Carrot color is rich in nutrition.
Orange is the most familiar carrot color, but there are many colorful carrots: yellow, red, purple, and white. All are healthy eating. All are easy additions to the home garden.
The first domesticated carrots—cultivated in Afghanistan more than 1,100 years ago–were white. Breeding over the past 900 years has resulted in today’s diversity of color, shapes, and flavors.
Carrot color is determined by two groups of pigments: carotenoids, which produce red, yellow, and orange hues; and anthocyanins, which develop the color purple.
Carotenoids and anthocyanins are phytonutrients. Phytonutrients act as antioxidants which counter free radicals in the human body helping to protect against cancer and cardiovascular disease. Carotenoids include alpha- and beta-carotene which help support vision health and boost the immune system.
Here’s how carrot colors are healthy:
- Orange carrots contain alpha- and beta-carotene; these pigments are converted into vitamin A which helps bolster the immune system and supports healthy vision.
- Yellow carrots contain lutein a carotenoid pigment which is believed to prevent against macular degeneration, an eye disease.
- Red carrots contain lycopene, a carotenoid pigment that helps prevent prostate cancer.
- Purple carrots contain anthocyanins which help prevent cancer, heart disease, and stroke.
- White carrots are white because they lack pigment; white carrots contain beta-carotene like orange carrots (but less).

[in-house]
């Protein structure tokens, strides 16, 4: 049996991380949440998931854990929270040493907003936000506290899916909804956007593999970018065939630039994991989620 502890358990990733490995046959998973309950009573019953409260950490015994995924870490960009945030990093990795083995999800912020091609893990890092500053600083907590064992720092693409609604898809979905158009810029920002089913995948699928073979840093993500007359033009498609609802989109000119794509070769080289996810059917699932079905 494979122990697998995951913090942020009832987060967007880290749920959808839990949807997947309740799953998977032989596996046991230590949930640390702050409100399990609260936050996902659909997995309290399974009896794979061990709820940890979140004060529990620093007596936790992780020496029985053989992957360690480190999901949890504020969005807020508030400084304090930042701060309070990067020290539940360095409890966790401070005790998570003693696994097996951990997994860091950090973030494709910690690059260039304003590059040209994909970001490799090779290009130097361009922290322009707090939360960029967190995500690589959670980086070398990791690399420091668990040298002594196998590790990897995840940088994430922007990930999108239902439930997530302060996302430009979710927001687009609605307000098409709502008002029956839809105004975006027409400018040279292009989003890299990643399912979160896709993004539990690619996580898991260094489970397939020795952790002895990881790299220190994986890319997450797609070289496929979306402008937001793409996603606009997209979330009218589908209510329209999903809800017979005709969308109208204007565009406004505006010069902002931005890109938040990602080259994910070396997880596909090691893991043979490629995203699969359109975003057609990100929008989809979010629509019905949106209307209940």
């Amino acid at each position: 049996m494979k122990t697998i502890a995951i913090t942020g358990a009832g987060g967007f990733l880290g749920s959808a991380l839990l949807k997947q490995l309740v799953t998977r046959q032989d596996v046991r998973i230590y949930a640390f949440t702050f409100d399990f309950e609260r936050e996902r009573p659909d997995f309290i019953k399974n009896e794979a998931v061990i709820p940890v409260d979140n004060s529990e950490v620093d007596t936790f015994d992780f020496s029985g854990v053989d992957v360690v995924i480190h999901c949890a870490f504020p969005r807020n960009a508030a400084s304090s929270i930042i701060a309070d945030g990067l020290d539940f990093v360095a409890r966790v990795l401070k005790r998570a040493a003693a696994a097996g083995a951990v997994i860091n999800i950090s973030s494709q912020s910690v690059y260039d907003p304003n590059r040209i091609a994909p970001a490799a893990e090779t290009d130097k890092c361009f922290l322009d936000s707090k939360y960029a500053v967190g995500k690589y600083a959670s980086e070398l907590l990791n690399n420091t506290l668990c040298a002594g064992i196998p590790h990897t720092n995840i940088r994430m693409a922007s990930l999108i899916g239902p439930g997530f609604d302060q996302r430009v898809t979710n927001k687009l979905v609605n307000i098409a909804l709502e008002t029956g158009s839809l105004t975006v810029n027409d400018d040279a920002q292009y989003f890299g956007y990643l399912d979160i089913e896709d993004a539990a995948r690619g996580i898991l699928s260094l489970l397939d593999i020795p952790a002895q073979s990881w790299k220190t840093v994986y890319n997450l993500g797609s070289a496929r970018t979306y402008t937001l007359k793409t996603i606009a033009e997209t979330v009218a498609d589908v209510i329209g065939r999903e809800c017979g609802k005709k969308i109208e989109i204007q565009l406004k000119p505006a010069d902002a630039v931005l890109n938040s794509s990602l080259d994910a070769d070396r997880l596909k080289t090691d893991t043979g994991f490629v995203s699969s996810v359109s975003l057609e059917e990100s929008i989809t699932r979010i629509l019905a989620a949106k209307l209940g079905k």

Best Carrots to Grow in a Home Garden:
Carrots grow best in dry, light soil rich in well-rotted compost or manure added a month or two before planting. Grow carrots in soil free from debris, pebbles, and rocks to avoid forking or constricted grow. Start carrots in spring or grow year round in successive planting in mild winter regions.
Here are easy-to-grow varieties by color:
- Chantenay Red Cored: golden orange skin: 5 to 7 inches long; 2 inches at the shoulder; grows well in heavy soil; resists splitting and forking: 70 days to harvest; open-pollinated.
- Danvers 126: 6 to 7 inches long and about 2 inches at the shoulder; smooth skin; very good storage carrot; resists cracking and splitting; strong tops make it easy to pull from garden; introduced in 1947, an improved Danvers Half Long; 73 days to harvest; open-pollinated.
- Danvers Half Long: old standard American carrot dating to 1870s; 7 inches long; good flavor; adaptable and dependable; 70 days to harvest; open-pollinated.
- Impernator 58: deep-orange skin; 6 to 7 inches long tapered to blunt point; excellent flavor eaten raw; improved version of All-American Selection winter in 1933; original Impernator is a cross between Nantes and Chantenay; 75 days to harvest; open-pollinated.
- Kurdo Long 8: deep orange; 7 to 9 inches long; stubby cylindrical roots; mild and sweet flavor; excellent for juicing; grow well in all climates; 75 to 80 days to harvest; open-pollinated.
- Little Fingers: deep orange skin; three inches long, half inch across at shoulders; blunt tip; smooth skin; small core; harvest young and tender as baby gourmet carrot; 60 days to harvest; open-pollinated.
- Scarlet Nantes: bright orange; 4 to 6 inches long; slender and slightly tapered; sweet, crisp and flavorful; first introduced in 1870; developed near Nantes, France from an old variety called Half Long Stump Rooted; 68 days to harvest; open-pollinated.
- Royal Chantenay: reddish-orange skin; 5 to 7 inches long; cylindrical with stump tip; good grower in heavy or shallow soil; good for canning, drying, or freezing; good juicing carrot; 70 days to harvest; open-pollinated.